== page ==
Click here to read more about what Lemonade saw in Metromile.
6. PayPal Holdings (PYPL) -- Activists
Prominent activist firm Elliott Management has built a stake in PayPal. The size of the position and its plans have not yet been disclosed, but I’m sure Elliott has some changes in mind. Talks between the two are underway and it’s widely speculated that Elliott will pursue board seats as it often does. Considering how unfortunately “adventurous” the last year+ of guidance has been for PayPal -- this makes sense. Still, I believe in Schulman and don’t think this is required (but I’ll take it).
Elliott has also taken a recent stake in Pinterest and previous M&A rumors between the two make me a little nervous that it may try to force this transaction. The proposition was uniformly hated by investors the first time around, so it’s hard to see them succeeding there. Let’s hope that’s not the goal.
Click here for my PayPal Deep Dive. :)
7. Upstart (UPST)-- Auto & The Economic Opportunity Coalition
Automotive Market Data named Upstart Auto Retail the fastest growing auto software in the United States for Q2 2022. Upstart had the highest net growth in dealer and OEM count among digital providers. Upstart Auto Retail is still growing from a very small base, but it’s good news regardless to see momentum strong out of the gate.
b) Economic Opportunity Coalition
Upstart was named as a founding member of the “White House-led” Economic Opportunity Opportunity (EOC). As a reminder, it also works with the National Banker Association’s to offer its credit models to minority depository institutions (MDIs).
Other founding EOC members include Ford, Google and Bank of America. As part of the news, Upstart will offer “preferred access to its AI lending platform with no implementation fees” for Community Development Financial Institutions (CDFIs). The coalition goes hand in hand with Upstart’s guiding mission: to expand access to credit and economic prosperity.
When a company’s value is predicated on AI/ML models creating more accurate credit, that leaves the firm especially vulnerable to regulation. For this reason, I’ll take as many Upstart relationships like this as we can get.
Click here for my Upstart Deep Dive.
8. SoFi Technologies (SOFI) -- APY and Student Loans
a) Annual Percent Yield (APY)
SoFi’s Checking and Savings APY was a robust 40X the national average at 1.25%. Well, now it’s 58X the national average at 1.8% for direct deposit customers. This is the luxury afforded from tech stack vertical integration, ample cross-selling, the charter and limited physical fixed costs. Its operations are comparatively asset-light vs. its legacy competitors. With these advantages, it can stand out in a commoditized space via more yield -- it’s as simple as that. And with the vast positive lifetime value (LTV) boost direct deposit customers deliver for SoFi, it can afford this added cost.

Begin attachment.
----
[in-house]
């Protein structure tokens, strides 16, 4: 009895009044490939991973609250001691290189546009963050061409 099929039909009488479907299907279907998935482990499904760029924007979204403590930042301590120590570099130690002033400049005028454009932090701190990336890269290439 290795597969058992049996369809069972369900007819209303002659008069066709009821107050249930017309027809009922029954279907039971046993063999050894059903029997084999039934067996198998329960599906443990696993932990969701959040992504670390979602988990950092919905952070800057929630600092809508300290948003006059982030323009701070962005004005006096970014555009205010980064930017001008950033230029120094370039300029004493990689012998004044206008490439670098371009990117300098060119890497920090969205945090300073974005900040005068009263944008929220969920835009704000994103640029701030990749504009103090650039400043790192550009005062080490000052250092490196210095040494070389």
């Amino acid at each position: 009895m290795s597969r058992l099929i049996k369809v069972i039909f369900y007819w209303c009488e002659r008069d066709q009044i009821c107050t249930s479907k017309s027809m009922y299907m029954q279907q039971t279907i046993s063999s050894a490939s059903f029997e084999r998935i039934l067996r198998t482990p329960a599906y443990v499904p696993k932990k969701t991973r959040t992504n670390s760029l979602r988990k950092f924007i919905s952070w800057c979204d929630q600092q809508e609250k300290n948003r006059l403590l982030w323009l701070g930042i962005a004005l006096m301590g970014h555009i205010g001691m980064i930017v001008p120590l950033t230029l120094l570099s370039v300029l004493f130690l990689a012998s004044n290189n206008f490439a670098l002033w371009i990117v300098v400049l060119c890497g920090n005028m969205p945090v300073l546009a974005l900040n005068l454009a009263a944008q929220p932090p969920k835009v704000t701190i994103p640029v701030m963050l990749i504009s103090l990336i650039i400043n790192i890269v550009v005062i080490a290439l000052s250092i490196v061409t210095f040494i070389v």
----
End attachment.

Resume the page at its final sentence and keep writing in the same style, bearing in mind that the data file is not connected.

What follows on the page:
I would note that management in the past told us that its direct deposit growth rate was at $100 million per week. It said it wouldn’t raise the APY again until that rate slowed, meaning this news may mean this was a lever it needed to pull to re-accelerate direct deposit growth. Conversely, it could simply be due to precipitously rising treasury rates over the past year. I’ll be laser-focused on commentary surrounding this on the upcoming call.
b) Student Loans
The Biden Administration is telling student loan firms to stop outreach on re-payments -- per the Wall Street Journal. Last time this happened, it meant a future extension of the Student Loan Moratorium. So it seems like another extension is coming, which is assumed in SoFi’s guidance anyway. Good job getting in front of this and ripping off the Band-Aid, Noto.
9. Lululemon Athletic (LULU) and Revolve Group (RVLV) -- Macro Insulation
a) Macro Insulation
Tanking consumer confidence, soaring inflation and diminishing liquidity are all weighing on aggregate economic spend. We’ve seen this with titans like Amazon cutting capacity and Walmart and Target slashing prices.
While the consumer discretionary category fundamentally performs poorly during weak spots in economic cycles, I see Lulu and Revolve as enviably insulated. Why? Both cater to a very affluent consumer cohort. The unfortunate reality of inflation is that it hits the lowest earners the hardest as things like gas and rent take up a larger portion of their more finite resources. Affluent consumers don’t feel the pain nearly as much -- and that’s who these two companies sell to. They’re not impervious, but they’re better-positioned than most. For evidence of this, Revolve’s growth continued in excess of its 20%+ long term target well into May 2022 -- after the economy had already shown signs of real weakness.
- For Lulu, the end of the pandemic should be a headwind as Athleisure got a large pull-forward -- but again more insulated than most.
- For Revolve specifically, it benefits from an end to the pandemic which should accelerate its brand marketing and growth even more.
Finally, Bank of America double downgraded Revolve to underperform with a $22 price target based on broad macro concerns (which, again I think it’s relatively insulated from). I’d love to buy more shares at $22 -- 19X earnings for a 20X+ compounder with expanding margin? Yes please.
Click here for my Lulu overview.
10. Match Group (MTCH) -- Meta
Meta is halting its messaging service, “Tuned,” for romantic partners in the latest sign that Match Group’s 50%+ global market share is durable. Even vs. the deepest pocketed company on the planet with half the world already on its apps, Match is prevailing.
Click here for my Match Group overview.
11. Olo -- Case Study